Completion Date: September 2013

 

Bønsmoen Primary School, Eidsvoll, Norway
Fortunen AS

Bønsmoen Primary School

An existing secondary school from the 1960’s has been extended and transformed to house a primary school with a health and resource department. The existing strict column-and-beam system has been complemented by new spatial qualities, and the banded fenestration of the west and north facades has been replaced by a varying rhythm of formats and heights. The aim has been a tight integration of different functional areas, and clear and flexible usability. Entrances to the different age group base areas have been decentralised, and the clearly readable entrances tie together indoor and outdoor areas. The different age areas are also picked out in different colours, repeated in the interiors. Inside, the base areas are subdivided by fixed furniture elements like kitchens, group spaces and podiums, which can be used as performance stages as well as rest areas.

The strong and extensive use of colour, inside as well as outside, works together with the interior spaces and fixed furnishings.

The project is primarily a refurbishment of an existing structure, which determines the relationship to the site. However, the main entrance has been revitalised by tying it to the library and a new amphitheatre cutting down and providing daylight to at least some of the spaces at basement level. All the way, the colours are leading you through the building.The use of colour has a meaning and the chosen colours is meant to give an existing visual play, as well as the colours work as an organizing and identification tool.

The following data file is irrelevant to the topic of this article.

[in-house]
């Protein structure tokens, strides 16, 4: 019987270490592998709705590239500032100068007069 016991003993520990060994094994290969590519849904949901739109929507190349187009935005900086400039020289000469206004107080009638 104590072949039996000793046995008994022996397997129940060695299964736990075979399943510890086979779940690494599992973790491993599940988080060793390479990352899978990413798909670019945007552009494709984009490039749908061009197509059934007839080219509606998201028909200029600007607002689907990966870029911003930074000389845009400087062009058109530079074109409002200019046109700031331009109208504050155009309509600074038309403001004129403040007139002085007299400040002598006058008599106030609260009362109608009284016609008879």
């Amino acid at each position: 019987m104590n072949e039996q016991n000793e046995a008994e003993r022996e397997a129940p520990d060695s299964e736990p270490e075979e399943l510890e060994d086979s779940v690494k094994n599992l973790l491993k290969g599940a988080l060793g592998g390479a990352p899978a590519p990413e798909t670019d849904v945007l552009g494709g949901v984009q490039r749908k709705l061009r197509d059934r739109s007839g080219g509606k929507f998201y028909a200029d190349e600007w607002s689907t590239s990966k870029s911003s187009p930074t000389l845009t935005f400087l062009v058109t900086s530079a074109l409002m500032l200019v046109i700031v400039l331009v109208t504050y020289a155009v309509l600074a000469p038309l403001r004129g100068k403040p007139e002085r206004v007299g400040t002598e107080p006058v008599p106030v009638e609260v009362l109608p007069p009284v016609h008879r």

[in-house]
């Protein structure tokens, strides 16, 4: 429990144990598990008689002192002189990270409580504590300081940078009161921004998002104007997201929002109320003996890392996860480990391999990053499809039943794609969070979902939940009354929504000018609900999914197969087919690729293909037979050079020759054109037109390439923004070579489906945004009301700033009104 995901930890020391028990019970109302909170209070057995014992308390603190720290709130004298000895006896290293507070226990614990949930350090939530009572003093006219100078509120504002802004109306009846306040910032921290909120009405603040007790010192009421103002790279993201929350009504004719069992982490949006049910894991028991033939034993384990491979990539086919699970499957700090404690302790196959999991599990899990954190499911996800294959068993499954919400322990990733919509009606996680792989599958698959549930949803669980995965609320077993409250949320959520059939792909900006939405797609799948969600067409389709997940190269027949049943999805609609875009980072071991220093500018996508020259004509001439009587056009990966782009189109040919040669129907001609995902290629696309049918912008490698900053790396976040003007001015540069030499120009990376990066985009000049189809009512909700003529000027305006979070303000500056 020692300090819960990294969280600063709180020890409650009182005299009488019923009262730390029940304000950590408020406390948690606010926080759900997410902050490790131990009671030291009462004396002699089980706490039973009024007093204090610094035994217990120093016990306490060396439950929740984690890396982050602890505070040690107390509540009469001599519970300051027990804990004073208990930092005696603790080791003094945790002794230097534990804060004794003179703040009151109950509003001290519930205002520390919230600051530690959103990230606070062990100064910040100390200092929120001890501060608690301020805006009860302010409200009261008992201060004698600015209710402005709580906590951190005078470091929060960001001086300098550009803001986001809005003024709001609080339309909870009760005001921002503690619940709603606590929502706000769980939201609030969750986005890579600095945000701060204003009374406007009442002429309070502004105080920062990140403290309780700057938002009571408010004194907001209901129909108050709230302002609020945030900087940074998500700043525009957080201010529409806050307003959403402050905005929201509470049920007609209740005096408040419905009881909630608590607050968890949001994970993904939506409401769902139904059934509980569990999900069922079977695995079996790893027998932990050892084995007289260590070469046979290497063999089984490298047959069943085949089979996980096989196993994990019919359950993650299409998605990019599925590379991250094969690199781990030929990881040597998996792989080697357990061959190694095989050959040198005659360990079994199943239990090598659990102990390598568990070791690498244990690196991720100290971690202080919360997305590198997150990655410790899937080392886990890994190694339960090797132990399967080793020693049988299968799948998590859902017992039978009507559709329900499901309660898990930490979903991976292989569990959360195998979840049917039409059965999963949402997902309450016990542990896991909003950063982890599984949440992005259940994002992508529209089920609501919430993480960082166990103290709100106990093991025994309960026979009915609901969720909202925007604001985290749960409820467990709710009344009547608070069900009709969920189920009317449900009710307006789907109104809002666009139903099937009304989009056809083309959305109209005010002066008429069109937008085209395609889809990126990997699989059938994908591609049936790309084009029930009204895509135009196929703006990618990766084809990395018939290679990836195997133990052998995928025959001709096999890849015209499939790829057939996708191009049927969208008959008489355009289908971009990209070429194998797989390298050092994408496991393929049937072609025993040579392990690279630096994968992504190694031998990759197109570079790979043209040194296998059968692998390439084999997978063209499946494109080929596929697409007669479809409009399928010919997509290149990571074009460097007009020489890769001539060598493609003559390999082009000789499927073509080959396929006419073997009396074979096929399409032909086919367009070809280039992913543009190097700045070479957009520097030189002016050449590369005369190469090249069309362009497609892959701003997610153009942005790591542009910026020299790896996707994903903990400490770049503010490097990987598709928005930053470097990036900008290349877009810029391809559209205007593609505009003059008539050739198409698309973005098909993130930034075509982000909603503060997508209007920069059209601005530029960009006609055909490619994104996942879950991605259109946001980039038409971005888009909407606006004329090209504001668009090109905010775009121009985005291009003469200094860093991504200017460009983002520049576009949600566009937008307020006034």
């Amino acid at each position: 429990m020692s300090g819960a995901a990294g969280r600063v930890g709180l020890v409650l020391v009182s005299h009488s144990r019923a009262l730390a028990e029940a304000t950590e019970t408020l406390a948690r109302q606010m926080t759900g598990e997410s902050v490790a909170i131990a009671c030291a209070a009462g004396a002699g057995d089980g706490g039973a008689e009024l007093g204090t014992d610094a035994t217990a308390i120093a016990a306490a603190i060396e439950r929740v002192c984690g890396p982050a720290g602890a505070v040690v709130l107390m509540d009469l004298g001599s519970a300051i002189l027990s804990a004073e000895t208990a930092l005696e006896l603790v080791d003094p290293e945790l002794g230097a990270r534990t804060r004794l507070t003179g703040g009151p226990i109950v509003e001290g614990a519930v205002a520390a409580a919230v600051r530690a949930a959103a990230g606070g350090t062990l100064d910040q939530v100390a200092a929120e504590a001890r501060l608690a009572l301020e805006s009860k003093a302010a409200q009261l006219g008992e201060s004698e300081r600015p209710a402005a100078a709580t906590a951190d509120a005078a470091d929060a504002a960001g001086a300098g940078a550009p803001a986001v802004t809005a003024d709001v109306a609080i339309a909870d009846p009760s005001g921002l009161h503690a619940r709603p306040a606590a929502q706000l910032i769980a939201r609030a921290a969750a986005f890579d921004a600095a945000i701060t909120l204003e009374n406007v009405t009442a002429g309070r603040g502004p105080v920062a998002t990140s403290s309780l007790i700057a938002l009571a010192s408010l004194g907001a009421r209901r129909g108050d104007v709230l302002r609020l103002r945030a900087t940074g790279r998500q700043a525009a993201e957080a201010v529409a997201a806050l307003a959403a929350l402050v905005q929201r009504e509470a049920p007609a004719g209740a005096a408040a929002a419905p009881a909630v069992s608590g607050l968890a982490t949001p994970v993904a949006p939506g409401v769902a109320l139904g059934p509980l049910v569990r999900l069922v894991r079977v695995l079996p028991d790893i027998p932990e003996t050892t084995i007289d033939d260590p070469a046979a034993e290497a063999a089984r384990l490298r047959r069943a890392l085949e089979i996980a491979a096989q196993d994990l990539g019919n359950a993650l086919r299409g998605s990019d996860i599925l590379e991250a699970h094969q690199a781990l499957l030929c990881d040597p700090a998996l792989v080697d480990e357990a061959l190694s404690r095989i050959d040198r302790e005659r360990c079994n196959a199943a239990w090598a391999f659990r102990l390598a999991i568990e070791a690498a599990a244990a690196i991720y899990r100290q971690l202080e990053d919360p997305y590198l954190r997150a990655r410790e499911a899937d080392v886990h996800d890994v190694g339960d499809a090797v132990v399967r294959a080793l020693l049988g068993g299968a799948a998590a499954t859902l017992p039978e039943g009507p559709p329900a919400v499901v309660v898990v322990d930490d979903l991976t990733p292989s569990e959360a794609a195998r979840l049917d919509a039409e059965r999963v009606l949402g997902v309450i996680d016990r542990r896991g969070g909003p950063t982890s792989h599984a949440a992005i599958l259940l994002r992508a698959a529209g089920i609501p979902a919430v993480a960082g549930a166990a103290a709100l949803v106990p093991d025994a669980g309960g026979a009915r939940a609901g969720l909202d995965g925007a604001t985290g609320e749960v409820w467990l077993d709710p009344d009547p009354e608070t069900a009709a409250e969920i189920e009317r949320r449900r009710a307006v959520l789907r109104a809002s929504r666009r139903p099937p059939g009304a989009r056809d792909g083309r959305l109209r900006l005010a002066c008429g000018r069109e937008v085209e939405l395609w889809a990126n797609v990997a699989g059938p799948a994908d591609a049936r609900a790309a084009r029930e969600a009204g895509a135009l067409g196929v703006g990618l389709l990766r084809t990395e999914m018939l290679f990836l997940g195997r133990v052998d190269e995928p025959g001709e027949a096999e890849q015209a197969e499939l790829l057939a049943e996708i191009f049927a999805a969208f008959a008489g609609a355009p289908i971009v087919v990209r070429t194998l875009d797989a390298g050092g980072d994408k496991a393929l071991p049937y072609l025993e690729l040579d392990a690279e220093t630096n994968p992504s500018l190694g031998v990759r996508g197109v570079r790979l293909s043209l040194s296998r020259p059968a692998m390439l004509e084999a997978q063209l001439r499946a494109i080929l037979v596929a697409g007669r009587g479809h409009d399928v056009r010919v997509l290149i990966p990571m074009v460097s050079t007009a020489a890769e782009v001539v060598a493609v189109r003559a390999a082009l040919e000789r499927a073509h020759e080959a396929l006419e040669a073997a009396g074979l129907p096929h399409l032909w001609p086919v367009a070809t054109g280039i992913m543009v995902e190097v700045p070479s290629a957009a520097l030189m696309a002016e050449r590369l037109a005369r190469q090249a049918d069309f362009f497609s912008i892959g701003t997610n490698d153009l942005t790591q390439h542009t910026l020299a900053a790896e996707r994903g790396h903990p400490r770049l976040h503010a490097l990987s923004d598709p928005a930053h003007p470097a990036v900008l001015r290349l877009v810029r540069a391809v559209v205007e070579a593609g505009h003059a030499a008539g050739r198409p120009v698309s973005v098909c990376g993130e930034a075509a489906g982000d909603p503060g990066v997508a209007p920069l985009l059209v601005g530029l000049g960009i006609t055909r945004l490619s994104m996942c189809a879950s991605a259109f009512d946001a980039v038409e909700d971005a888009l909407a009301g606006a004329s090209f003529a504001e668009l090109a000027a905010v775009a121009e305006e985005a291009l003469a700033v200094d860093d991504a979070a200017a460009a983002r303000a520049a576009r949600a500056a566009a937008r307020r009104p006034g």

We also believe that an active use of colours stimulate your consciousness, the youngsters minds and humor. We believe, that movement stimulates learning, such as wandering, climbing, playing etc. Moving through a landscape, not only promote physical form but also visual experiences with colours. The handling of the interior provides the users with an array of very nice spaces.

The new legislation for universal access is an important challenge in the architecture of Norway, which also provided some interesting insights: The half-level podiums, seemingly not accessible to wheelchair users, were actually very good spaces for children of all abilities to laze and play, whereas the visual contrast, provided all by the book, was in certain areas washed out against the background, to the detriment of the visually disabled. Colours are also used as leading elements for disabled.

The primary school gives the frames of the everyday life of 350 youngsters between 6 and 12 years of age, through 7 years of their lives. The aim was to give them a school they could be proud of, to give identity.

In this part of the world, the landscapes can stay covered by snow for 4-5 months of the year, making almost a white /grey scene. This asks for a bright full use of colours.

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